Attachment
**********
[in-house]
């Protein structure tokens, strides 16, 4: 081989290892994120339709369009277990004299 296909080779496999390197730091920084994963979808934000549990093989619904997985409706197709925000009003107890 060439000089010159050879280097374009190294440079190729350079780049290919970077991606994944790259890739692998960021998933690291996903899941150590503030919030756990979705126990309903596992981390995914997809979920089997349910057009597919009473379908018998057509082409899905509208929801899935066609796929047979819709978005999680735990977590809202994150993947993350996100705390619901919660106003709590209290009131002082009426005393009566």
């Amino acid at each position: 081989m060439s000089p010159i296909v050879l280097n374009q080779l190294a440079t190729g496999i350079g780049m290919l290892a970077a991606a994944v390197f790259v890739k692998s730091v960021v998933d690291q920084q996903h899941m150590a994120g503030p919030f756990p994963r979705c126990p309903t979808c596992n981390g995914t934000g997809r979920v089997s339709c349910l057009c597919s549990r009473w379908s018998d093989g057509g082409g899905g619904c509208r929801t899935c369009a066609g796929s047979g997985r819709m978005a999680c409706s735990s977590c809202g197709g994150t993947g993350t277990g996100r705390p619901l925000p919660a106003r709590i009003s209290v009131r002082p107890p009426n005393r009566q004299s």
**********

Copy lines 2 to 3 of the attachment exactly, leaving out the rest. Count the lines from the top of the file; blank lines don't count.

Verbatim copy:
């Protein structure tokens, strides 16, 4: 081989290892994120339709369009277990004299 296909080779496999390197730091920084994963979808934000549990093989619904997985409706197709925000009003107890 060439000089010159050879280097374009190294440079190729350079780049290919970077991606994944790259890739692998960021998933690291996903899941150590503030919030756990979705126990309903596992981390995914997809979920089997349910057009597919009473379908018998057509082409899905509208929801899935066609796929047979819709978005999680735990977590809202994150993947993350996100705390619901919660106003709590209290009131002082009426005393009566």
């Amino acid at each position: 081989m060439s000089p010159i296909v050879l280097n374009q080779l190294a440079t190729g496999i350079g780049m290919l290892a970077a991606a994944v390197f790259v890739k692998s730091v960021v998933d690291q920084q996903h899941m150590a994120g503030p919030f756990p994963r979705c126990p309903t979808c596992n981390g995914t934000g997809r979920v089997s339709c349910l057009c597919s549990r009473w379908s018998d093989g057509g082409g899905g619904c509208r929801t899935c369009a066609g796929s047979g997985r819709m978005a999680c409706s735990s977590c809202g197709g994150t993947g993350t277990g996100r705390p619901l925000p919660a106003r709590i009003s209290v009131r002082p107890p009426n005393r009566q004299s």